Office ergonomics affects workers in industries as diverse as construction, health care, manufacturing, retail and the public sector. It comes into play whenever soft-tissue strain results from improper or repetitive body movements, as well as lack of motion.
What to Do
Working over long periods of time in awkward postures without taking breaks can greatly increase your employees’ risk for musculoskeletal injuries. Proper workstation setup and layout, good fit with a quality task chair and posture changes throughout the day are the most effective ways to reduce the risk of overuse injuries. Reorganizing work so employees can stand and walk every 30 to 45 minutes, for example, is a no-cost approach to reduce the effects of sitting in a static posture.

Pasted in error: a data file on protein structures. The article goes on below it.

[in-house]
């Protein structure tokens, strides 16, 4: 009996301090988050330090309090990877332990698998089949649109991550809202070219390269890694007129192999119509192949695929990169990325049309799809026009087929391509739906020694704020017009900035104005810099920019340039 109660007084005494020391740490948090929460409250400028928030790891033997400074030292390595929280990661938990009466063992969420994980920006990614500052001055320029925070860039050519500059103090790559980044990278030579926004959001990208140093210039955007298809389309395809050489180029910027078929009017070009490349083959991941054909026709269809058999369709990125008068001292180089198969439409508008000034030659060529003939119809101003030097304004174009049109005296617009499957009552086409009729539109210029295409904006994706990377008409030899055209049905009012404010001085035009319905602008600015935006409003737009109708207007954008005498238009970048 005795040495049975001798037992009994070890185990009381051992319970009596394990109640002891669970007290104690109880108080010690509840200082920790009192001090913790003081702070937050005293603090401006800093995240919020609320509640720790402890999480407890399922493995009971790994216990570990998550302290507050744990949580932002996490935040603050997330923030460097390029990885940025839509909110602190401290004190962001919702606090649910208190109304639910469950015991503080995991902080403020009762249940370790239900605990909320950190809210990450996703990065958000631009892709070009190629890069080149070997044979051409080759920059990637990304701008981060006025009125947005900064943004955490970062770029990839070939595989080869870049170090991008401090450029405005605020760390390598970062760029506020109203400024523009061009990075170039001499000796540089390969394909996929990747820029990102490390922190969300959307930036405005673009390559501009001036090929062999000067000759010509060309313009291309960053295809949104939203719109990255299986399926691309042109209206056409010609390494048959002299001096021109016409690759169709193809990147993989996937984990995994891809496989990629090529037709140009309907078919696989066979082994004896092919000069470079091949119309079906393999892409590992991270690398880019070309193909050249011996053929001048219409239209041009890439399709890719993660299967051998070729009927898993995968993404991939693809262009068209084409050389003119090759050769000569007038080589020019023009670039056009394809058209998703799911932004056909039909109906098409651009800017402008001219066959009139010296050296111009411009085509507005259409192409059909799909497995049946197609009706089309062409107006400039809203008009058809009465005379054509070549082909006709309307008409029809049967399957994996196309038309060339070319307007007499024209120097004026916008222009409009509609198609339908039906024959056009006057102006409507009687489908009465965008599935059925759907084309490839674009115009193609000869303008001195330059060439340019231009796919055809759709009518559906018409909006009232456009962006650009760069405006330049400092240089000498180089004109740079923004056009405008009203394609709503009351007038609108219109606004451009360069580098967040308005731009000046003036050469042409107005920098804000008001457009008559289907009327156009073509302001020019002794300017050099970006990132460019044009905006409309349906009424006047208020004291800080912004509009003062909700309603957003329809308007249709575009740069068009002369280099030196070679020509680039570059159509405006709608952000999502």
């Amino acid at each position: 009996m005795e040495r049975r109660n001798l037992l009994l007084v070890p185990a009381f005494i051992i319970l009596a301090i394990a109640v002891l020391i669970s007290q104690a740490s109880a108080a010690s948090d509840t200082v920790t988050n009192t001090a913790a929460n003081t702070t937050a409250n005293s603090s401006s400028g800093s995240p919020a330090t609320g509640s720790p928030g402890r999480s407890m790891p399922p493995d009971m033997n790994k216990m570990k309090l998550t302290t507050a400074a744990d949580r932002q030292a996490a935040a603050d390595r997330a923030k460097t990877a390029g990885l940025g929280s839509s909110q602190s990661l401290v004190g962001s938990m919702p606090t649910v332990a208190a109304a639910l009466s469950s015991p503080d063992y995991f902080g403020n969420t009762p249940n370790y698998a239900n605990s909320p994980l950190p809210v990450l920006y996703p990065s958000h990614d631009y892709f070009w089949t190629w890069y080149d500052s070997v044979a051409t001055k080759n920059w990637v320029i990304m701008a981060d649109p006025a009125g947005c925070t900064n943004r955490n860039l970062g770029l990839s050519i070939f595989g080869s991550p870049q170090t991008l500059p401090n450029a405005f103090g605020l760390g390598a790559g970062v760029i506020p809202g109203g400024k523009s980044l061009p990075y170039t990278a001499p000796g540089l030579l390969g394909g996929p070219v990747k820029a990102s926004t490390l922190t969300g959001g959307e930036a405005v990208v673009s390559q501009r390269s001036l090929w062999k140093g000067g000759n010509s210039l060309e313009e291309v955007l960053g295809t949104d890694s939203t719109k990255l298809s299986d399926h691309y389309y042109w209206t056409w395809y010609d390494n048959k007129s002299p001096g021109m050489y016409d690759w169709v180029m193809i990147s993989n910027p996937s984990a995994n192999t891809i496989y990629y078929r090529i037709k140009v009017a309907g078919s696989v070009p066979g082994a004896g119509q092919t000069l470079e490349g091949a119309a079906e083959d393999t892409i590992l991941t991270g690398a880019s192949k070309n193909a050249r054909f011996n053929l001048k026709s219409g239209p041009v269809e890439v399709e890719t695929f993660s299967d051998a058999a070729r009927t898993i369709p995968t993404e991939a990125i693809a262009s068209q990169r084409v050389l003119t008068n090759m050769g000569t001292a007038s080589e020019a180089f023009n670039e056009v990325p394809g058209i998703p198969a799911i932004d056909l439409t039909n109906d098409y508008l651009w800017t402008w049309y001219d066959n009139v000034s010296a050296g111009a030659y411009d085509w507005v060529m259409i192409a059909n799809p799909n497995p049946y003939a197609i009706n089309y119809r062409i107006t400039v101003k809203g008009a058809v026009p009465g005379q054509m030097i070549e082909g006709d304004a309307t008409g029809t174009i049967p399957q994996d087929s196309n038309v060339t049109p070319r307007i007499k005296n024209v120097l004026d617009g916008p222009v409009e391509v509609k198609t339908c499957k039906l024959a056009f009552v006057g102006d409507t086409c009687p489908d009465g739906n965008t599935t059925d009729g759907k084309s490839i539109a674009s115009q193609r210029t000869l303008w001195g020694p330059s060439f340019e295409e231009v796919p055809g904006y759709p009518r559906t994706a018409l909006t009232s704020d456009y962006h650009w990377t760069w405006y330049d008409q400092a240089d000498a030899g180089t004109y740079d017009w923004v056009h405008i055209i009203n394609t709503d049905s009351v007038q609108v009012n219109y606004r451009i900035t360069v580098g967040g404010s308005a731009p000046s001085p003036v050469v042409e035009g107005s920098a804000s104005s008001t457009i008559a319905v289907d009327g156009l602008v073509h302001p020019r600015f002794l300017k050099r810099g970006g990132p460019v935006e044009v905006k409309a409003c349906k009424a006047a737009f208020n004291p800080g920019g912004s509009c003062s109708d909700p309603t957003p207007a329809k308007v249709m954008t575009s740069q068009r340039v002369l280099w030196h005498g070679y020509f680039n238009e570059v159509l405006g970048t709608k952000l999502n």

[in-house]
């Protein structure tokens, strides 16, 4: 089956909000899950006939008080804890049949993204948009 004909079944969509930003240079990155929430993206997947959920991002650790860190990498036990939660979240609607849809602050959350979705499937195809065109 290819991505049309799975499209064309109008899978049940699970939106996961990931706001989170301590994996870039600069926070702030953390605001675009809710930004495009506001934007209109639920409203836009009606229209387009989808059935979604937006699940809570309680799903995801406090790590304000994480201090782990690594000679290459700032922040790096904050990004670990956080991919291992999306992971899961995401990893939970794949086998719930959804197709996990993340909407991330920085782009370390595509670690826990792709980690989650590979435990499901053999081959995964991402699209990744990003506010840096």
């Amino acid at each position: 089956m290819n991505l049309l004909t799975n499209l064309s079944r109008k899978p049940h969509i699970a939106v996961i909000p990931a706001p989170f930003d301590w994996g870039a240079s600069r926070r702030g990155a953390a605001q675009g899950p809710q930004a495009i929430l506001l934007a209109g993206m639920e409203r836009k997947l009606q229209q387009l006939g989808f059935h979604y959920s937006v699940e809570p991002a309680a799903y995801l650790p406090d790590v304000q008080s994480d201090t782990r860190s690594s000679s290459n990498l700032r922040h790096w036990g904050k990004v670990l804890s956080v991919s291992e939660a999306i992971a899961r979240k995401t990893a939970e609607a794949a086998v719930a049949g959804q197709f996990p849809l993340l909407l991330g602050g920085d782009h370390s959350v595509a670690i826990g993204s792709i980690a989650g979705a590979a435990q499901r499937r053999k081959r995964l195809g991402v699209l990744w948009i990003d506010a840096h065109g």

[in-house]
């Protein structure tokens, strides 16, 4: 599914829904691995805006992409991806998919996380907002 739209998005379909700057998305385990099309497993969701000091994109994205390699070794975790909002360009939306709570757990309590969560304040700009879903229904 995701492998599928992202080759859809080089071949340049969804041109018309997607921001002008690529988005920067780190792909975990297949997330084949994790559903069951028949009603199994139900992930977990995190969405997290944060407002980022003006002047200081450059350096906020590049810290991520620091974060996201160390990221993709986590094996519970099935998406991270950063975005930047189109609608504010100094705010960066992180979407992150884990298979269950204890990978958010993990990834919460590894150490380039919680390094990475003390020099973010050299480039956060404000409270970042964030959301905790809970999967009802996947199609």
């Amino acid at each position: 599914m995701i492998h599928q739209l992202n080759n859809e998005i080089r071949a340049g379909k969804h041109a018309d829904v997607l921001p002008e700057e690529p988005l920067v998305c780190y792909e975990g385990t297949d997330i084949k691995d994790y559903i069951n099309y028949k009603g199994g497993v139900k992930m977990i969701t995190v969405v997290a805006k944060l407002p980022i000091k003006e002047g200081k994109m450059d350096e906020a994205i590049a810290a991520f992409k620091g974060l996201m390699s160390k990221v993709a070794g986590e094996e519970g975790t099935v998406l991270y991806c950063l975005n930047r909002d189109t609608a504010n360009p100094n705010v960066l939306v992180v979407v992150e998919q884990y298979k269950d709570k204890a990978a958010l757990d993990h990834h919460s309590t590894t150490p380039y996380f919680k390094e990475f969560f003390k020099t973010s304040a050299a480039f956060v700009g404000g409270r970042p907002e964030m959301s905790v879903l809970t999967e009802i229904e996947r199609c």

What Not to Do
Look for these common awkward postures at your employees’ workstations and inform workers of these risk factors for injury:
• Working in a seated, static position for more than 30 minutes without standing or walking.
• Sitting so far forward in a chair that the back is unsupported or, worse, slouching forward over the keyboard.
• Working with elbows extended in front of the body, which creates muscle tension in the upper back.
• Cradling the phone for long periods while performing keyboard/mouse work.
• Entering data from a document that is face down on the desk, requiring awkward neck flexion or twisting.
• Placing contact stress on soft tissues, such as resting wrists on a hard, sharp desktop edge while using a computer mouse.
Post provided by: Pinnacol Assurance. Visit Pinnacol’s Resource webpage